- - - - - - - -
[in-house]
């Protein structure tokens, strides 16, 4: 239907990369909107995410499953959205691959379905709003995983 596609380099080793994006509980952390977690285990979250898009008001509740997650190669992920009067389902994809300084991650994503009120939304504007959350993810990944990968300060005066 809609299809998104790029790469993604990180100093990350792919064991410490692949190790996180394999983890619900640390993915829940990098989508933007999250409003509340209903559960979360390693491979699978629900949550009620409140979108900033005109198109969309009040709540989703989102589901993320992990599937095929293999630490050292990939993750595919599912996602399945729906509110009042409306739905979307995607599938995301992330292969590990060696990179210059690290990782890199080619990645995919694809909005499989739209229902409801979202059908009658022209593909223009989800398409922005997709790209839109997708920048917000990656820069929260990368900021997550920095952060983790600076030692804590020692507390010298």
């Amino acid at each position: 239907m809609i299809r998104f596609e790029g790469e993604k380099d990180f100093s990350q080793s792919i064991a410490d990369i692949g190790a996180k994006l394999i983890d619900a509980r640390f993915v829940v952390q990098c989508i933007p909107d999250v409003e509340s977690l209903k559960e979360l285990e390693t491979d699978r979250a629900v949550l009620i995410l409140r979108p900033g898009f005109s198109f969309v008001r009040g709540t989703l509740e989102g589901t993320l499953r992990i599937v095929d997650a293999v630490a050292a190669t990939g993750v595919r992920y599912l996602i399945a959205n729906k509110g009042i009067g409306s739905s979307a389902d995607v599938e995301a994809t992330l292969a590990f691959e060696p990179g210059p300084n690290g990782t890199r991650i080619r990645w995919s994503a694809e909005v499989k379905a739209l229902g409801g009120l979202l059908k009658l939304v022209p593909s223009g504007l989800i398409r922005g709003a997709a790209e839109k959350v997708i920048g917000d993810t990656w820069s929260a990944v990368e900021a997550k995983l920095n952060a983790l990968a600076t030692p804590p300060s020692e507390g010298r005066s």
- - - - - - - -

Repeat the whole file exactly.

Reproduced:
[in-house]
């Protein structure tokens, strides 16, 4: 239907990369909107995410499953959205691959379905709003995983 596609380099080793994006509980952390977690285990979250898009008001509740997650190669992920009067389902994809300084991650994503009120939304504007959350993810990944990968300060005066 809609299809998104790029790469993604990180100093990350792919064991410490692949190790996180394999983890619900640390993915829940990098989508933007999250409003509340209903559960979360390693491979699978629900949550009620409140979108900033005109198109969309009040709540989703989102589901993320992990599937095929293999630490050292990939993750595919599912996602399945729906509110009042409306739905979307995607599938995301992330292969590990060696990179210059690290990782890199080619990645995919694809909005499989739209229902409801979202059908009658022209593909223009989800398409922005997709790209839109997708920048917000990656820069929260990368900021997550920095952060983790600076030692804590020692507390010298």
């Amino acid at each position: 239907m809609i299809r998104f596609e790029g790469e993604k380099d990180f100093s990350q080793s792919i064991a410490d990369i692949g190790a996180k994006l394999i983890d619900a509980r640390f993915v829940v952390q990098c989508i933007p909107d999250v409003e509340s977690l209903k559960e979360l285990e390693t491979d699978r979250a629900v949550l009620i995410l409140r979108p900033g898009f005109s198109f969309v008001r009040g709540t989703l509740e989102g589901t993320l499953r992990i599937v095929d997650a293999v630490a050292a190669t990939g993750v595919r992920y599912l996602i399945a959205n729906k509110g009042i009067g409306s739905s979307a389902d995607v599938e995301a994809t992330l292969a590990f691959e060696p990179g210059p300084n690290g990782t890199r991650i080619r990645w995919s994503a694809e909005v499989k379905a739209l229902g409801g009120l979202l059908k009658l939304v022209p593909s223009g504007l989800i398409r922005g709003a997709a790209e839109k959350v997708i920048g917000d993810t990656w820069s929260a990944v990368e900021a997550k995983l920095n952060a983790l990968a600076t030692p804590p300060s020692e507390g010298r005066s």